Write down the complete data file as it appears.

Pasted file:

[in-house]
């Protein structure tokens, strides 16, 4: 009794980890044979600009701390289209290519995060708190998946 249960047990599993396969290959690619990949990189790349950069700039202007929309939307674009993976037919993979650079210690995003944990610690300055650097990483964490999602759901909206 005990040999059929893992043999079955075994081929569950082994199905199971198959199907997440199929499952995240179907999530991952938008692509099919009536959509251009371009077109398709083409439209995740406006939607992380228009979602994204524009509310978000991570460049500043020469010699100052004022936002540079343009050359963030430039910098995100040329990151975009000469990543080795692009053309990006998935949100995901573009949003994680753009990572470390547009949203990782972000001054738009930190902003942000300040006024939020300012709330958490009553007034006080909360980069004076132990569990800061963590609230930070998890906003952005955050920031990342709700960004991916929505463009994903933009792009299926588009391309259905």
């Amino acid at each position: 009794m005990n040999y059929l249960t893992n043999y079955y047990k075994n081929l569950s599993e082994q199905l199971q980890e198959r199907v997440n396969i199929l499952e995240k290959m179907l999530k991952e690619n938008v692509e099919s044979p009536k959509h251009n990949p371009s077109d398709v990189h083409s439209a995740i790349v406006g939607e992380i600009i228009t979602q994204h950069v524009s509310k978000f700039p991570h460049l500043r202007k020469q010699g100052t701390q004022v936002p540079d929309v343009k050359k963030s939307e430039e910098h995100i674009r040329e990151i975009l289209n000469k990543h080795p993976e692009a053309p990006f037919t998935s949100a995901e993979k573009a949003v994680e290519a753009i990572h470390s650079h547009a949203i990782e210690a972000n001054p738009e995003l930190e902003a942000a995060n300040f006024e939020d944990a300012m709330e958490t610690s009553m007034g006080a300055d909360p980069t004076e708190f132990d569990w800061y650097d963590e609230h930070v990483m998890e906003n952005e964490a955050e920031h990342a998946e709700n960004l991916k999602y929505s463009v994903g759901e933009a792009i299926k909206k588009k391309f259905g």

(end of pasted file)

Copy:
[in-house]
């Protein structure tokens, strides 16, 4: 009794980890044979600009701390289209290519995060708190998946 249960047990599993396969290959690619990949990189790349950069700039202007929309939307674009993976037919993979650079210690995003944990610690300055650097990483964490999602759901909206 005990040999059929893992043999079955075994081929569950082994199905199971198959199907997440199929499952995240179907999530991952938008692509099919009536959509251009371009077109398709083409439209995740406006939607992380228009979602994204524009509310978000991570460049500043020469010699100052004022936002540079343009050359963030430039910098995100040329990151975009000469990543080795692009053309990006998935949100995901573009949003994680753009990572470390547009949203990782972000001054738009930190902003942000300040006024939020300012709330958490009553007034006080909360980069004076132990569990800061963590609230930070998890906003952005955050920031990342709700960004991916929505463009994903933009792009299926588009391309259905």
């Amino acid at each position: 009794m005990n040999y059929l249960t893992n043999y079955y047990k075994n081929l569950s599993e082994q199905l199971q980890e198959r199907v997440n396969i199929l499952e995240k290959m179907l999530k991952e690619n938008v692509e099919s044979p009536k959509h251009n990949p371009s077109d398709v990189h083409s439209a995740i790349v406006g939607e992380i600009i228009t979602q994204h950069v524009s509310k978000f700039p991570h460049l500043r202007k020469q010699g100052t701390q004022v936002p540079d929309v343009k050359k963030s939307e430039e910098h995100i674009r040329e990151i975009l289209n000469k990543h080795p993976e692009a053309p990006f037919t998935s949100a995901e993979k573009a949003v994680e290519a753009i990572h470390s650079h547009a949203i990782e210690a972000n001054p738009e995003l930190e902003a942000a995060n300040f006024e939020d944990a300012m709330e958490t610690s009553m007034g006080a300055d909360p980069t004076e708190f132990d569990w800061y650097d963590e609230h930070v990483m998890e906003n952005e964490a955050e920031h990342a998946e709700n960004l991916k999602y929505s463009v994903g759901e933009a792009i299926k909206k588009k391309f259905g």